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Power over Ethernet and Fiber Optic Networks

Traditional Telephony VoIP and PoE Voice over IP is a network-based telephone service. Since VoIP doesn’t derive it’s power from the telephone company central office, other means of backup power are needed. Power Over Ethernet was originally intended to provide VoIP with a source of backup power. It simulates the traditional telephone’s availability during power outages and provide 911 service at all times. PoE-IEEE 802.3af provides 48Vdc power over 2 of 4 available pairs on Category UTP cable. After line loss, about 13W of power are available VoIP and Fiber VoIP and PoE are complimentary but they are not codependent.

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Application Whether in fixed telephone networks or in the field of mobile telephony (with the new 3G systems), traffic in the network is constantly increasing. With more and more information being transported at higher and higher data speeds, synchronization of traffic in networks is becoming increasingly important. How can you verify that your network is synchronized? And what are the consequences if it is not? Synchronization of SDH Networks Telecommunications’ reliability is based on data signals being synchronized and clocked using the same clock throughout the network. The basic clock in European telecom networks (SDH, or Synchronous Digital Hierarchy networks)

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The Fiber Laser Advantage

Overview With the fiber optics revolution for telecommunications in the 1980s, fiber optical technology became increasingly more advanced and higher quality. The telecommunications boom in the late 1990’s resulted in a dramatic boost to the technical capability of fiber optical technologies and associated optoelectronics. Radical improvements were made in superb quality, very long lifetime, and reduced price for many components: pump diode lasers, coupling, beam combiners, rotators, Bragg fiber filters, modulators, and detectors. Also, the fibers themselves have seen significant innovation over the last decade, with commercial availability of larger cores for higher power, double-clad fibers for multimode pumping, producing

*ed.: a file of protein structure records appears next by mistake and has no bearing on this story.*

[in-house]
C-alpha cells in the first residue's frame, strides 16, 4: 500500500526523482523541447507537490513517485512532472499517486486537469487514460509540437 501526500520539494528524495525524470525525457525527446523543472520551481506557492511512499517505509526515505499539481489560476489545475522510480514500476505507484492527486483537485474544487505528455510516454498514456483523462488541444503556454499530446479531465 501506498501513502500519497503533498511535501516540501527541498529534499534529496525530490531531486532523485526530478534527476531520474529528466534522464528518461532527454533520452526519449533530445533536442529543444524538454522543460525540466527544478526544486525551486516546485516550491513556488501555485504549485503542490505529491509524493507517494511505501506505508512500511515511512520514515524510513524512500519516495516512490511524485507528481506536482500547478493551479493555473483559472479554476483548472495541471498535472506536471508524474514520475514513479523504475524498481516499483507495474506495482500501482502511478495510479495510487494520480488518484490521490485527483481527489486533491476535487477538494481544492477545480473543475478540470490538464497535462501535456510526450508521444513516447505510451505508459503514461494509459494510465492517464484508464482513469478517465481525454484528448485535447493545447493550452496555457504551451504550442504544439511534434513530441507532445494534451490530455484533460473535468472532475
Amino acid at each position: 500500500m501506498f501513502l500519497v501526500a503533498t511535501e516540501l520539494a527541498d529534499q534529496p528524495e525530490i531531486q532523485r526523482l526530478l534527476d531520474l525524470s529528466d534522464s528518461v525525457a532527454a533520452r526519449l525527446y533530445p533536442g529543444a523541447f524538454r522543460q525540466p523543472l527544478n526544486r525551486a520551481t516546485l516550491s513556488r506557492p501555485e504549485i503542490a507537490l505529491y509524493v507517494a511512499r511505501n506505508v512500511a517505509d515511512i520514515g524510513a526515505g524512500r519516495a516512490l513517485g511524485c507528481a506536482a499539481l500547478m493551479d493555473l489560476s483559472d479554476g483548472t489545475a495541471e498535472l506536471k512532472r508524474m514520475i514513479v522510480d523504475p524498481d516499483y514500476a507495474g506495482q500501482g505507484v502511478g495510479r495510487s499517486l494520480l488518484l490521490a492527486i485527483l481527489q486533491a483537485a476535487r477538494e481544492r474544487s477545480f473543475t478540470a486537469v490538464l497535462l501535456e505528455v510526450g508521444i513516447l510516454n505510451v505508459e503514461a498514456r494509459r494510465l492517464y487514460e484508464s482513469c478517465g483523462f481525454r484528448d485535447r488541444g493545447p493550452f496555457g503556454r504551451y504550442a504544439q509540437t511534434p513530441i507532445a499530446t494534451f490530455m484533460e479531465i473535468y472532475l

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Fiber Optic Theory (3)

Pulse Spreading The data which is carried in an optical fiber consists of pulses of light energy following each other rapidly. There is a limit to the highest frequency, i.e. how many pulses per second which can be sent into a fiber and be expected to emerge intact at the other end. This is because of a phenomenon known as pulse spreading which limits the “Bandwidth” of  the fiber.The pulse sets off down the fiber with an nice square wave shape. As it travels along the fiber it gradually gets wider and the peak intensity decreases. Cause of Pulse Spreading

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Fiber Optic Theory (1)

Reflection and Refraction of Light When light travelling in a transparent material meets the surface of another transparent material two things happen 1. some of the light is reflected 2. some of the light is transmitted into the second transparent material The light which is transmitted usually changes direction when it enters the second material. This bending of light is called refraction and it depends upon the fact that light travels at one speed in one material and at a different speed in a different material. As a result each material has its own Refractive Index which we use to

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